Interior Décor printing with HP

Today, the 14th of Jan, HP held a webinar on interior décor printing. I hoped to learn more about the market in general and HPs printing options for the different types of applications and maybe even some hot news. The webinar remained more general however, presenting designers, printers and futurists – and less of my beloved stats and technology.

Nevertheless, there were a few important things that stuck.

  • Covid offers new surfaces too print on
  • Home office means home improvement
  • Ease of use is important
  • Think international

I would like to give a little bit more detail on each of the points:

Covid offers new surfaces too print on. Battling the Covid pandemic means that we need to physically separate. Tools used are separator screens or visors in shops and counters. It could be partition walls in restaurants and cafes or dividers in shared working spaces. At the moment those remain blank and purely functional. But there are a lot of opportunities in improving them with décor printing: from making it more cheerful, add branding, to inserting health & safety & cleaning advice.

More surfaces could come up in the future like: separators in planes, trains and other public spaces or waiting line partitions. Everyone is a potential canvas for print.

Home office means home improvement. The more time you spend at home, the more you notice the things that could be a bit nicer or look a bit worn by now. Since the Covid-19 lockdowns demand for home improvement surged. It looks like working from home will stick for many even after we regain some normality. This is an ongoing opportunity for home improvement materials.

The other area to improve is using a professionally printed background for all these video calls we learned to love (or endure). Rightfully the comment from one viewer came up while not all presenters have a nicely printed background – when presenting for the printing industry. I do concur. In the past 9 months I have seen more attics, box rooms and spare children bedrooms than I ever wanted to. And no – the electronic background replacement feature wont do, if you do not want to sport a wobbly head at every minute movement.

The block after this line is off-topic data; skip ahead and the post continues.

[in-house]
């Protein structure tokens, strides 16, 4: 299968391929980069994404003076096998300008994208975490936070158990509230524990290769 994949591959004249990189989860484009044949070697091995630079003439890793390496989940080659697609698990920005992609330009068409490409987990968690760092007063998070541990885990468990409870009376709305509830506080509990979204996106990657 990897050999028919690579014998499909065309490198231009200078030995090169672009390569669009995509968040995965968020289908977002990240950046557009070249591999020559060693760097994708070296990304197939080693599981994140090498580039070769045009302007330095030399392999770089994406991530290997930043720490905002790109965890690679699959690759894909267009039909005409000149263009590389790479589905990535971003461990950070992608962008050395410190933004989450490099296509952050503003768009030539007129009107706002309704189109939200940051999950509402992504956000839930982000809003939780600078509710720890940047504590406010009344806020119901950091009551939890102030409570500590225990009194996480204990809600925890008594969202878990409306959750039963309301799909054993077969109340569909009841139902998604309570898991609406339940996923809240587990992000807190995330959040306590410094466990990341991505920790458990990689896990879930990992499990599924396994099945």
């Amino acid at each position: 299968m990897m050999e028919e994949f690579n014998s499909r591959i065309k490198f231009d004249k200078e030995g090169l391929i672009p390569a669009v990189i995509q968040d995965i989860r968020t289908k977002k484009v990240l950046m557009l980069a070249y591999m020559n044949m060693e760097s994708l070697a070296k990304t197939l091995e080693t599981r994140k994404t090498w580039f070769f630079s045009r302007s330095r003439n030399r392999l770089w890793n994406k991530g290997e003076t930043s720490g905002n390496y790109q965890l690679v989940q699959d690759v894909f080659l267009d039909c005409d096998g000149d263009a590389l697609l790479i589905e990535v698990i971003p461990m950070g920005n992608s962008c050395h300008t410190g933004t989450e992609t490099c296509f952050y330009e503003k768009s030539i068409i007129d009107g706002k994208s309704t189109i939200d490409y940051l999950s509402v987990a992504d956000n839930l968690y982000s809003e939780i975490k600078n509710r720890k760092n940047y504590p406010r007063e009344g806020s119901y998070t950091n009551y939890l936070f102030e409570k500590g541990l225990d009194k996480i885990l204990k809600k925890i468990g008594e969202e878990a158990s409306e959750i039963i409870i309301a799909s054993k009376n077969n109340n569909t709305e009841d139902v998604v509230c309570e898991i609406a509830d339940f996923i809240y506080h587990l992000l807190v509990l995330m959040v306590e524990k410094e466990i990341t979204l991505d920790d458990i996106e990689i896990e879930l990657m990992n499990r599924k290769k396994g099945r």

Example of interior decor print
HP interior decor print examples

Ease of use is important. I liked the new product mentioned by Adeco Home (based in Kuwait) on posters/decors you can stick on the walls by spraying on water. Window cling films had a surge in recent years as well. The challenge for home improvement today is less in buying interior décor items (e.g. on the web) as in getting them up and looking nice by the dedicated members of your own household.

Ease of use means faster replacement as well – another opportunity for more print.

Think international. At the start of the presentation probably 15 different categories for printed home décor materials were enumerated. Now multiply that with all possible interior styles, different tiers of prices, choices of materials and so on. You end up with specific markets that are probably not very big in a given geography.

I tend to say that most print is local (national), but here it might be wiser to think about extending the geographic reach early on to get enough scale. It might be by shipping (but keep in mind that parcel chaos after Brexit), local dealers or even local print. The distribute and print idea came up in commercial print years ago and gained limited traction only – but interior décor printing with HP (or other suppliers) might be a reason to reconsider.

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